August 15, 2019
2 min read

OSA traits help identify patients responsive to oral appliance therapy

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Certain traits can be used to identify patients with a type of obstructive sleep apnea that is highly responsive to oral appliance therapy, a recent secondary analysis of polysomnographic data suggests.

“While CPAP is great for some, there remains a large group of patients who really struggle with it,” Scott Sands, PhD, assistant professor of medicine at Harvard Medical School and Brigham and Women’s Hospital, said in a press release. “For these folks, this study highlights the potential benefit of measuring the underlying causes of their sleep apnea to estimate whether an oral appliance might be an equivalent or better choice over CPAP for the treatment of their sleep apnea.”

Sands and colleagues reviewed data on 93 patients from three parent studies, analyzing each participant’s loop gain, arousal threshold, lower ventilatory response to arousal, collapsibility and pharyngeal muscle compensation for association with the effectiveness of oral appliances and treatment response. Patients were placed into two groups based on a 50% reduction in the apnea-hypopnea index (AHI), with 54 falling into the predicted responder category and the remaining 39 falling into the nonresponder group.

To qualify for inclusion, patients were required to have a baseline polysomnography-derived AHI of 20 or more events per hour. Appliance efficacy, defined as the percent reduction in AHI with treatment relative to the baseline, was the primary outcome. Exclusion criteria for the reference studies included previous oral appliance usage, predominance of central sleep apnea at the baseline and oral appliance contraindications such as insufficient number of teeth, severe daytime sleepiness that requires urgent intervention and presence of periodontal disease, according to the researchers.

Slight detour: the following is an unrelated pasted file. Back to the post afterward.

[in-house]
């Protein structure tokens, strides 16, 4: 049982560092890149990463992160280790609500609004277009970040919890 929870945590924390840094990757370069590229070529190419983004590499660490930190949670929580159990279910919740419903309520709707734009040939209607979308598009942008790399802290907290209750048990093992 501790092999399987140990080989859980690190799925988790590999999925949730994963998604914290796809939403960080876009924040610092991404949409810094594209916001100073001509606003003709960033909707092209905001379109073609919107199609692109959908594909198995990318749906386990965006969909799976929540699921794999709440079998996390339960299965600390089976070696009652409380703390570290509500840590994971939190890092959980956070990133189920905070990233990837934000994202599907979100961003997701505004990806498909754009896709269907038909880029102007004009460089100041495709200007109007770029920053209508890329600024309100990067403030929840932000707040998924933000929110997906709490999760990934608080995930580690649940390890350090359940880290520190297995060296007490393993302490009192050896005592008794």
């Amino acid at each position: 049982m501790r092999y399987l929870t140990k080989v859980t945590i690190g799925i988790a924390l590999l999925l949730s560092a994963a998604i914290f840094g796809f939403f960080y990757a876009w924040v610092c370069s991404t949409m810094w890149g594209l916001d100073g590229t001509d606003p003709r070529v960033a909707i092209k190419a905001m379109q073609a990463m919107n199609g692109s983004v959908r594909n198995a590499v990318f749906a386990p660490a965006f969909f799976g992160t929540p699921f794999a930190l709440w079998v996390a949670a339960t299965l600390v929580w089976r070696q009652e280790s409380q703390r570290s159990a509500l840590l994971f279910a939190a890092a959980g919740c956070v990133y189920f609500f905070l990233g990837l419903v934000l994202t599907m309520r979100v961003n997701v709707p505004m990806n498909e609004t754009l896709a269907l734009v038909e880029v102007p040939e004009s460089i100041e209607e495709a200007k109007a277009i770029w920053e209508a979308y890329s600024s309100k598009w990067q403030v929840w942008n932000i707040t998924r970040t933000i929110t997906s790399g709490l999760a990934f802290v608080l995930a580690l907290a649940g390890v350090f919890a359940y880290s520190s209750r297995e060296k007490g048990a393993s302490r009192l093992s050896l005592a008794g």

Results linked better appliance efficacy to favorable nonpharyngeal traits, such as moderate pharyngeal collapsibility, weaker muscle compensation, higher arousal threshold, lower arousal response and lower loop gain. Predicted responders, as compared with nonresponders, showed higher reduction in AHI from the baseline (73% vs. 51%; P < .0001) and lower treatment AHI (8 vs. 16 events per hour; P = .002), the researchers wrote.

Seventy-eight percent of the predicted responders group showed at least a 70% reduction in AHI. Overall, oral appliance treatment decreased AHI by a median of 67%. Cross-validation and adjusting for covariates, such as BMI, age, sex and neck circumference, did not alter the differences between the two groups, according to the study.

The average protrusion provided by the oral appliance was 89% of maximal mandibular protrusion. No associations were found between appliance efficacy and baseline AHI, age, sex, BMI or neck circumference. Additionally, baseline AHI was similar between responders (34 events per hour; 95% CI, 30-38) and nonresponders (33 events per hour; 95% CI, 29-37), the researchers reported.


“Further studies are needed to prospectively validate our predictive model for clinical use,” the researchers wrote. “We anticipate that identifying endotypes from routine diagnostic polysomnography will allow patient selection for oral appliance therapy in OSA.” – by Eamon Dreisbach

Disclosures: Sands and another author report they have served as consultants for Cambridge Sound Management, Inspire and Nox Medical. Sands reports he also serves as a consultant for Merck and receives grant support from Apnimed and Prosomnus. Please see the study for all other authors’ relevant financial disclosures.